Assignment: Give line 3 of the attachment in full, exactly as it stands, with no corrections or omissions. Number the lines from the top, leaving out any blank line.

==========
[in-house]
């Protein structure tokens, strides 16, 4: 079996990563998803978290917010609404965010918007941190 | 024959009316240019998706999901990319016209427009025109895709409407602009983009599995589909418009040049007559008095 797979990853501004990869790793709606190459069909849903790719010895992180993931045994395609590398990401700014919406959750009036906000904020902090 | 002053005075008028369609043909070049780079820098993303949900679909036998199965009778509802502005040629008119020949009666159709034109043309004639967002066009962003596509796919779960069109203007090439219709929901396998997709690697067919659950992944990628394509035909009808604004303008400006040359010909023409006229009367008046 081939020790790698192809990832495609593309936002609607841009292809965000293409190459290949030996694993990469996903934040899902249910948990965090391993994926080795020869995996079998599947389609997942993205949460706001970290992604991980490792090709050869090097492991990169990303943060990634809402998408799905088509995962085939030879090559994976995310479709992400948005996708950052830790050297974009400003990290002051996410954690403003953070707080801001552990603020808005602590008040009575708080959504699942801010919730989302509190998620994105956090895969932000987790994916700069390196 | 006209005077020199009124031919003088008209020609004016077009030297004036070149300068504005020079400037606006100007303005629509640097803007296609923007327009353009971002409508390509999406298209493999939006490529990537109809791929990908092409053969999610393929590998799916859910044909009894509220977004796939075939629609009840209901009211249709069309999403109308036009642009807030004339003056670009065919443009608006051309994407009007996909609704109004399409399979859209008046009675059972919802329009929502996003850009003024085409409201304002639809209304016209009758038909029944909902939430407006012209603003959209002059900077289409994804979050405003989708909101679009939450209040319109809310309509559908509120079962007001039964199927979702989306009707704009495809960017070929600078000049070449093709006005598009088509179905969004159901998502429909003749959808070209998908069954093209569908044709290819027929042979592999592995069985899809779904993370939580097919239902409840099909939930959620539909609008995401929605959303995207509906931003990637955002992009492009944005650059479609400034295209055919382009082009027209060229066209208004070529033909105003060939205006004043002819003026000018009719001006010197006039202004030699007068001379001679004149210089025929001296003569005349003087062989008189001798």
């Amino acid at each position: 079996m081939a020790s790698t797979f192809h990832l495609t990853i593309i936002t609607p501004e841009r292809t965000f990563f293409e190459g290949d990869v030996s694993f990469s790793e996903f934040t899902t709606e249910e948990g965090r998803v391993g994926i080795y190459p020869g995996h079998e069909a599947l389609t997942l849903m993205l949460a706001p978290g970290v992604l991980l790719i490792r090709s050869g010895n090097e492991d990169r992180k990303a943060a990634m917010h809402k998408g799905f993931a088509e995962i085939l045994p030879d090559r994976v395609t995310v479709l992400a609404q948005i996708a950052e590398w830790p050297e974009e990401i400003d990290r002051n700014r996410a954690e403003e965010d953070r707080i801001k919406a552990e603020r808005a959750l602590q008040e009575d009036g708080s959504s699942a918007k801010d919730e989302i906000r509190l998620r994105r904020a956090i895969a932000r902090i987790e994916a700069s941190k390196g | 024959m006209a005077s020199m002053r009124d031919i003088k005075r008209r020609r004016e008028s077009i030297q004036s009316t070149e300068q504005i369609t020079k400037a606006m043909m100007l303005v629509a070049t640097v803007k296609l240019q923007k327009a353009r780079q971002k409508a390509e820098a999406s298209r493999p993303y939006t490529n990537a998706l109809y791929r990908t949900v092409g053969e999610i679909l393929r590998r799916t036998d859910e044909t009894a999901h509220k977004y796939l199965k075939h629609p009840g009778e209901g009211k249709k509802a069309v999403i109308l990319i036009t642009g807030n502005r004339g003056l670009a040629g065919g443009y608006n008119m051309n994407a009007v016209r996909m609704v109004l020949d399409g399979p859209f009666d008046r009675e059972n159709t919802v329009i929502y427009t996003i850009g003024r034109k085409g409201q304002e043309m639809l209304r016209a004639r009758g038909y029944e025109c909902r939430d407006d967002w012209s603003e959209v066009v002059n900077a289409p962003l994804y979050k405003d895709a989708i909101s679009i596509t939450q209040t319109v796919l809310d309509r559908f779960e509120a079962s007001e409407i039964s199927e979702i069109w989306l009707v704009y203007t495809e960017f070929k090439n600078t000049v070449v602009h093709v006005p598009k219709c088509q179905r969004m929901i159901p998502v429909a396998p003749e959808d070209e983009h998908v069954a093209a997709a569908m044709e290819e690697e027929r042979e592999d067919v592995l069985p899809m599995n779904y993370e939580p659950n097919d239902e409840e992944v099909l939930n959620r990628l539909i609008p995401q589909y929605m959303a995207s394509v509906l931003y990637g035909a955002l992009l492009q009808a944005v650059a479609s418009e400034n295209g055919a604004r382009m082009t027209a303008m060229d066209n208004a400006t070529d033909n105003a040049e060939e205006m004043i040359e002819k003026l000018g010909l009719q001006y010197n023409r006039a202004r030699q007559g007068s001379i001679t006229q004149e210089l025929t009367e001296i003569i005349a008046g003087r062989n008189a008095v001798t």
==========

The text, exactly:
């Amino acid at each position: 079996m081939a020790s790698t797979f192809h990832l495609t990853i593309i936002t609607p501004e841009r292809t965000f990563f293409e190459g290949d990869v030996s694993f990469s790793e996903f934040t899902t709606e249910e948990g965090r998803v391993g994926i080795y190459p020869g995996h079998e069909a599947l389609t997942l849903m993205l949460a706001p978290g970290v992604l991980l790719i490792r090709s050869g010895n090097e492991d990169r992180k990303a943060a990634m917010h809402k998408g799905f993931a088509e995962i085939l045994p030879d090559r994976v395609t995310v479709l992400a609404q948005i996708a950052e590398w830790p050297e974009e990401i400003d990290r002051n700014r996410a954690e403003e965010d953070r707080i801001k919406a552990e603020r808005a959750l602590q008040e009575d009036g708080s959504s699942a918007k801010d919730e989302i906000r509190l998620r994105r904020a956090i895969a932000r902090i987790e994916a700069s941190k390196g | 024959m006209a005077s020199m002053r009124d031919i003088k005075r008209r020609r004016e008028s077009i030297q004036s009316t070149e300068q504005i369609t020079k400037a606006m043909m100007l303005v629509a070049t640097v803007k296609l240019q923007k327009a353009r780079q971002k409508a390509e820098a999406s298209r493999p993303y939006t490529n990537a998706l109809y791929r990908t949900v092409g053969e999610i679909l393929r590998r799916t036998d859910e044909t009894a999901h509220k977004y796939l199965k075939h629609p009840g009778e209901g009211k249709k509802a069309v999403i109308l990319i036009t642009g807030n502005r004339g003056l670009a040629g065919g443009y608006n008119m051309n994407a009007v016209r996909m609704v109004l020949d399409g399979p859209f009666d008046r009675e059972n159709t919802v329009i929502y427009t996003i850009g003024r034109k085409g409201q304002e043309m639809l209304r016209a004639r009758g038909y029944e025109c909902r939430d407006d967002w012209s603003e959209v066009v002059n900077a289409p962003l994804y979050k405003d895709a989708i909101s679009i596509t939450q209040t319109v796919l809310d309509r559908f779960e509120a079962s007001e409407i039964s199927e979702i069109w989306l009707v704009y203007t495809e960017f070929k090439n600078t000049v070449v602009h093709v006005p598009k219709c088509q179905r969004m929901i159901p998502v429909a396998p003749e959808d070209e983009h998908v069954a093209a997709a569908m044709e290819e690697e027929r042979e592999d067919v592995l069985p899809m599995n779904y993370e939580p659950n097919d239902e409840e992944v099909l939930n959620r990628l539909i609008p995401q589909y929605m959303a995207s394509v509906l931003y990637g035909a955002l992009l492009q009808a944005v650059a479609s418009e400034n295209g055919a604004r382009m082009t027209a303008m060229d066209n208004a400006t070529d033909n105003a040049e060939e205006m004043i040359e002819k003026l000018g010909l009719q001006y010197n023409r006039a202004r030699q007559g007068s001379i001679t006229q004149e210089l025929t009367e001296i003569i005349a008046g003087r062989n008189a008095v001798t």